Posted by Chris Geison on Dec 5, 2017 6:02:00 AM

Smart speakers (like the Amazon Echo and Google Home) are the next frontier for brands. Our recent smart speaker research shows that smart speaker owners find their devices engaging and they’re looking for even more engagement. However, current and desired uses vary widely. This has important implications for how brands should – and shouldn’t – approach designing for this platform.

First, it's important to note that we found third-party integrations are confusing to users. While Amazon calls their third-party integrations “skills” and Google calls them “actions,” we’re going to refer to this category as “applications.” Roughly 20% of smart speaker owners we surveyed had never heard of skills or actions and another 30% had heard of them but were unclear on what they were. Most smart speaker users don’t think in terms of skills, actions, or applications—they think in terms of what they want to do

Once the concept of third-party integrations was explained, over 80% of those surveyed said they did in fact use voice applications. Of those application users, 72% said they were likely to add a new application in the next 3 months. And 42% said they seek out new applications more now compared to during their first month of ownership. Brands have an opportunity to meet this desire of smart speaker owners for more interaction from their voice assistants.

Smart speaker integration data.png

How brands should approach developing voice applications

Our research makes clear that consumers expect big brands to have a smart speaker presence. Customers want to interact with brands in ways that are relevant to them and that leverage the unique opportunities of the platform. However, brands should first ask themselves whether voice is the right interaction for the task.

“It's the same as picking up my laptop and going to their website. If the website's crummy, I'm going to blame the company, I'm not going to blame my laptop” –David, Sacramento

 

New communication technology rarely replaces previous technologies. At least not initially. Rather it layers on top of it, filling in the gaps and extending its reach. There are things that voice interfaces can’t do as well as graphic interfaces and things they do better.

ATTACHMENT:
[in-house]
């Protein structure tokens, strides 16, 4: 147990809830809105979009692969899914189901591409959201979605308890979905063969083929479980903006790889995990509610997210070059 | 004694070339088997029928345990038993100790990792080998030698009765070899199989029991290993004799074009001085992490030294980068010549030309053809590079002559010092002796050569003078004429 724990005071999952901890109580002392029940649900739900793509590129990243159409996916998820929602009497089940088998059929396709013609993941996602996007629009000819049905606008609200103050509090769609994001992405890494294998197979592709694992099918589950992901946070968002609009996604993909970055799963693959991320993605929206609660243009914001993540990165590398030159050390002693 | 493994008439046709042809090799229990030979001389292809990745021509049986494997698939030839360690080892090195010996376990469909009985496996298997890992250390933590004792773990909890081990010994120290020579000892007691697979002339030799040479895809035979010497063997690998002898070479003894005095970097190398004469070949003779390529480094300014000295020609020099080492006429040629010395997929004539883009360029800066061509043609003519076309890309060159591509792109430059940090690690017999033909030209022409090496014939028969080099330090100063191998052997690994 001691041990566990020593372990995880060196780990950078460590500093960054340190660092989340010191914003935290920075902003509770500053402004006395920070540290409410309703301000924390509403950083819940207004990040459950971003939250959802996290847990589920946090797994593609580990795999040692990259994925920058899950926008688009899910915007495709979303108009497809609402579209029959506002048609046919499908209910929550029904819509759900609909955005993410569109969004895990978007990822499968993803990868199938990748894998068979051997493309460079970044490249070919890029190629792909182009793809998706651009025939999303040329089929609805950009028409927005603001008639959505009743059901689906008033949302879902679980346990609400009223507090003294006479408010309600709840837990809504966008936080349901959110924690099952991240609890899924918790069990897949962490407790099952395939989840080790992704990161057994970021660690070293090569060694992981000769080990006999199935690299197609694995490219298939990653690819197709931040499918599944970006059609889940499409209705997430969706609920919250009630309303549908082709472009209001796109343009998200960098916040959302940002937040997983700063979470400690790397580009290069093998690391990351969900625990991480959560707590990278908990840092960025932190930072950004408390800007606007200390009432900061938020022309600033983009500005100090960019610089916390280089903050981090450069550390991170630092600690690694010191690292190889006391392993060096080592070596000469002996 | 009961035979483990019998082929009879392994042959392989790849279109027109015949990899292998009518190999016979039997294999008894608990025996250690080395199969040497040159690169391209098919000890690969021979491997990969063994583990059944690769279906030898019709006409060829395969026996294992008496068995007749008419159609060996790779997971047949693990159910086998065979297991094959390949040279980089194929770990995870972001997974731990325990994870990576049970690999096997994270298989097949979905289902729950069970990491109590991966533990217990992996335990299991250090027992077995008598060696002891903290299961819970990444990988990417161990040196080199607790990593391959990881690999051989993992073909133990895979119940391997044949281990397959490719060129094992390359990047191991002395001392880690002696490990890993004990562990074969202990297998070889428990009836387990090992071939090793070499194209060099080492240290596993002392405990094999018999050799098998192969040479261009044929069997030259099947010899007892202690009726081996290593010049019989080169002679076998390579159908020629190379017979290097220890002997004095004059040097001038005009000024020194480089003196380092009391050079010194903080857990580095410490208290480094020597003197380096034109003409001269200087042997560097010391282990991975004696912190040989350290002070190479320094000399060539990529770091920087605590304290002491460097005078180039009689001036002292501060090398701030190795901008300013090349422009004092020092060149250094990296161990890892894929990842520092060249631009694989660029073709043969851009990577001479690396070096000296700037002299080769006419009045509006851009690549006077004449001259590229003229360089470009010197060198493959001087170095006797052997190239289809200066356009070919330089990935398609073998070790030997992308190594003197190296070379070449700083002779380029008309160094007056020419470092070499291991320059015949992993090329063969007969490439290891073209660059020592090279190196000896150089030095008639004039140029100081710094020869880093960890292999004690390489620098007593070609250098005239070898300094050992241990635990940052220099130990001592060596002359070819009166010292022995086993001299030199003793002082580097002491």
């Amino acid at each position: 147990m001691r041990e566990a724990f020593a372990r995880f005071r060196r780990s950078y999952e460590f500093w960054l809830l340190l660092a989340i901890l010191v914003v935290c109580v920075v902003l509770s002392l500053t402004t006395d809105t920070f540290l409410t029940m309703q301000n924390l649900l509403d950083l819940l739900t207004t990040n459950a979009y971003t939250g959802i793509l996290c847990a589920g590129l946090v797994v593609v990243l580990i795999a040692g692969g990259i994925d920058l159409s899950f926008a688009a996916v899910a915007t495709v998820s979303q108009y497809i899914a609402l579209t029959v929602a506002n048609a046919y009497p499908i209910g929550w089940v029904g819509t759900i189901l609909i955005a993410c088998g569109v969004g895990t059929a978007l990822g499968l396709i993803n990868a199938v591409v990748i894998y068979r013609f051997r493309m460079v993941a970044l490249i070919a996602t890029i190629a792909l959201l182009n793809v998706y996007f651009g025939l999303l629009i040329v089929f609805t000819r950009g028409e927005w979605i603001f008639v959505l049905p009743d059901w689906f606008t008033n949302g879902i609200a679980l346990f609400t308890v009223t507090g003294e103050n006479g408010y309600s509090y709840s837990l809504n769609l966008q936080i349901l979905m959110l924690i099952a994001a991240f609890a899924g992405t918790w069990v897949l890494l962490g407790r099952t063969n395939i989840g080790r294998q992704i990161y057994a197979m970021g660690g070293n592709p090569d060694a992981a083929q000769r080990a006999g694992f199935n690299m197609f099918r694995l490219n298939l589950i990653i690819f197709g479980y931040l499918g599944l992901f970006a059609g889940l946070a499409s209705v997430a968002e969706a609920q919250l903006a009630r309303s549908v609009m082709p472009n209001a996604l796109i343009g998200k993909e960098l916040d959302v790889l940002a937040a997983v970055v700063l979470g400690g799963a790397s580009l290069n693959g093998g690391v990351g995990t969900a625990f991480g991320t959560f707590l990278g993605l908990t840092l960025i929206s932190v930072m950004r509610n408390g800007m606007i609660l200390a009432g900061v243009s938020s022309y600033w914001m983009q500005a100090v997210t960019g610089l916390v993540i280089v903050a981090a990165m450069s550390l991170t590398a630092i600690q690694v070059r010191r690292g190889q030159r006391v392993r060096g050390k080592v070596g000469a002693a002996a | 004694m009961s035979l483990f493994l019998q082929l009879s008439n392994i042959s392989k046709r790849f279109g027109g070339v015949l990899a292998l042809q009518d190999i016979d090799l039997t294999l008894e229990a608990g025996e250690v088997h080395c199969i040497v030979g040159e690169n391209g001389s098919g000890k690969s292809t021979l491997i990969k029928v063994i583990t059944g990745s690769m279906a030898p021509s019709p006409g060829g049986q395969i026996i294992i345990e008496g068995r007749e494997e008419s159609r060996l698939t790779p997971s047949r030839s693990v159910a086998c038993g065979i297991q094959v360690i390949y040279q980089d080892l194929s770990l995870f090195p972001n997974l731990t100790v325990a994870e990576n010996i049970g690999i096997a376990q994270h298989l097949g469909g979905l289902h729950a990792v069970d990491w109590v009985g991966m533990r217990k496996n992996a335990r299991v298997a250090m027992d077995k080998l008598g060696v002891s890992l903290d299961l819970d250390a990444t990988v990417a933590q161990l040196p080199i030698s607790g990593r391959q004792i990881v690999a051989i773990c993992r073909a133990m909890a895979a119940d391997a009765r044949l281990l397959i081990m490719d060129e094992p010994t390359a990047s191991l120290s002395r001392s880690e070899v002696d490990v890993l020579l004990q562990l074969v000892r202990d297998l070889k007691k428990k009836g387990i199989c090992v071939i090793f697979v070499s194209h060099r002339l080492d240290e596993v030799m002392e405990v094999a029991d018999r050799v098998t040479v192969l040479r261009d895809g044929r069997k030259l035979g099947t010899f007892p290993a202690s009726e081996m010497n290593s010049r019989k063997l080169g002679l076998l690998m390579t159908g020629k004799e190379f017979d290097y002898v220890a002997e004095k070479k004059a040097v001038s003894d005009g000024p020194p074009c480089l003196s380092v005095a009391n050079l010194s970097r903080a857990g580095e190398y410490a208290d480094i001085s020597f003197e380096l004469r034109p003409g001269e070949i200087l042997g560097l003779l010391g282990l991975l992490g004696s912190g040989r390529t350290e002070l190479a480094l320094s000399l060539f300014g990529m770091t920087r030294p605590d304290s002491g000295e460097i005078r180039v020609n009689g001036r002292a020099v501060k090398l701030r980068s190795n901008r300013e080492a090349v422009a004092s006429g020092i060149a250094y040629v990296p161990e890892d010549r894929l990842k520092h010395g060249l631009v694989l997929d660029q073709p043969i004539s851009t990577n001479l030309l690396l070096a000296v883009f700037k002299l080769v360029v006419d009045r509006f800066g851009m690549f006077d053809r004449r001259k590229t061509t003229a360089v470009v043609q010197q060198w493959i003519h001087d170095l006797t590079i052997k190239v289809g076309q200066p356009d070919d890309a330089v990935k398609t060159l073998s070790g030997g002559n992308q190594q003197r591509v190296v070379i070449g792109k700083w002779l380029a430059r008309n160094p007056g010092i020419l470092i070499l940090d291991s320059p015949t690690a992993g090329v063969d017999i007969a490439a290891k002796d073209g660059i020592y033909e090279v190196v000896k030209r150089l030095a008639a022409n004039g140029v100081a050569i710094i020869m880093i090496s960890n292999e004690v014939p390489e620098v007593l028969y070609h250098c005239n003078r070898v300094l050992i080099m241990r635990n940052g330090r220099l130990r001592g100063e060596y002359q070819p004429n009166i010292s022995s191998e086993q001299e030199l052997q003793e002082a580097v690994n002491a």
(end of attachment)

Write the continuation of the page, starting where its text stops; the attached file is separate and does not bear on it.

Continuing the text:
Where voice interactions fail:

  • Voice is not good for tasks requiring complex outputs. Consider what it would be like to use voice for comparison shopping on an ecommerce website, scanning industry news to determine what of it is relevant to you, or reviewing charts and graphs intended to support decision-making.
  • Voice is not good for tasks requiring complex inputs. Long forms and/or inputs with multiple variables can quickly become overwhelming. Imagine completing your tax forms using voice alone. Not fun.
  • Voice is not good for situations where auditory privacy is necessary. Participants in our study said they were not comfortable discussing most financial matters, health concerns, or personal details in shared spaces. And many contexts (e.g., the office) are not places where we can
    speak freely.

Where voice interactions succeed:

  • Voice is great for simplifying complicated requests. Tasks that require taking out one’s phone, opening an app, and going through multiple steps of simple input in a graphic interface can sometimes be completed with a single sentence in voice. Consider, for example, setting a timer or playing a specific album.
  • Voice is great for hands free contexts. Voice opens up new opportunities for interacting with users where they arecooking, driving, doing home maintenance, caring for a baby, gardening, etc.
  • Voice is great for bringing people together. We heard numerous stories of families gathering around their smart speaker to play games, hear jokes, and play music. While many tech devices seem to isolate us further from one another, smart speaker applications have the ability to engage with a group.

For businesses considering voice applications, we recommend:

  • Voice applications are another touchpoint—ensure your brand’s experience is consistent across devices and platforms.
  • Do not simply “port” your web or app experience to smart speakers. There is no need to try and provide all the same functionality in a voice application that you do through other interfaces.
  • Consider your web, app, or product’s functionality through the lens of what voice does well and what it does not do well.
  • Conduct research to learn what users want to do with voice and build for that.
  • Remember: if the smart speaker experience doesn’t reduce friction as compared to existing methods, users are unlikely to use it.
 

Best practices for designing voice interfaces will continue to evolve, but clear lessons emerged from our research. Following these lessons can help brands ensure they get the most value from their voice interaction investments. To learn more, download our report: Best Practices in Research and Design for Voice User Interfaces

Download 

 

Topics: Strategy, Conversational Interfaces